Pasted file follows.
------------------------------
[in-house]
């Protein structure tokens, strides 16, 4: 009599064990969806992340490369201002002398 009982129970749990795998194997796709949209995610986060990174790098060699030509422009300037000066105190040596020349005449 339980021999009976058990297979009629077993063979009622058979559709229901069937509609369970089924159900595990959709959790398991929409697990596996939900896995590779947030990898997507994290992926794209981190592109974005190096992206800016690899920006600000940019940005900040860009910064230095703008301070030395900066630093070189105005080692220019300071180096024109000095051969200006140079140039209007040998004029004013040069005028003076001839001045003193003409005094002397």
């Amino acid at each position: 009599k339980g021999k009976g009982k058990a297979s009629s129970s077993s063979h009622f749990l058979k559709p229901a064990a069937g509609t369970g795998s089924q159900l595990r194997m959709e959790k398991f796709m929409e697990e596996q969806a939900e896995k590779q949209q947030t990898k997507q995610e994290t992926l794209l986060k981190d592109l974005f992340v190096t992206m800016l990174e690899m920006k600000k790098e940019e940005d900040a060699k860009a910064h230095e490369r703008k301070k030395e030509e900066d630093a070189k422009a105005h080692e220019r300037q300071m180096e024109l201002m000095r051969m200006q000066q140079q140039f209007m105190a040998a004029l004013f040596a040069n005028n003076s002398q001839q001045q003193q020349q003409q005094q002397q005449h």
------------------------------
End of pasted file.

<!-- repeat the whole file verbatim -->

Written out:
[in-house]
């Protein structure tokens, strides 16, 4: 009599064990969806992340490369201002002398 009982129970749990795998194997796709949209995610986060990174790098060699030509422009300037000066105190040596020349005449 339980021999009976058990297979009629077993063979009622058979559709229901069937509609369970089924159900595990959709959790398991929409697990596996939900896995590779947030990898997507994290992926794209981190592109974005190096992206800016690899920006600000940019940005900040860009910064230095703008301070030395900066630093070189105005080692220019300071180096024109000095051969200006140079140039209007040998004029004013040069005028003076001839001045003193003409005094002397």
């Amino acid at each position: 009599k339980g021999k009976g009982k058990a297979s009629s129970s077993s063979h009622f749990l058979k559709p229901a064990a069937g509609t369970g795998s089924q159900l595990r194997m959709e959790k398991f796709m929409e697990e596996q969806a939900e896995k590779q949209q947030t990898k997507q995610e994290t992926l794209l986060k981190d592109l974005f992340v190096t992206m800016l990174e690899m920006k600000k790098e940019e940005d900040a060699k860009a910064h230095e490369r703008k301070k030395e030509e900066d630093a070189k422009a105005h080692e220019r300037q300071m180096e024109l201002m000095r051969m200006q000066q140079q140039f209007m105190a040998a004029l004013f040596a040069n005028n003076s002398q001839q001045q003193q020349q003409q005094q002397q005449h």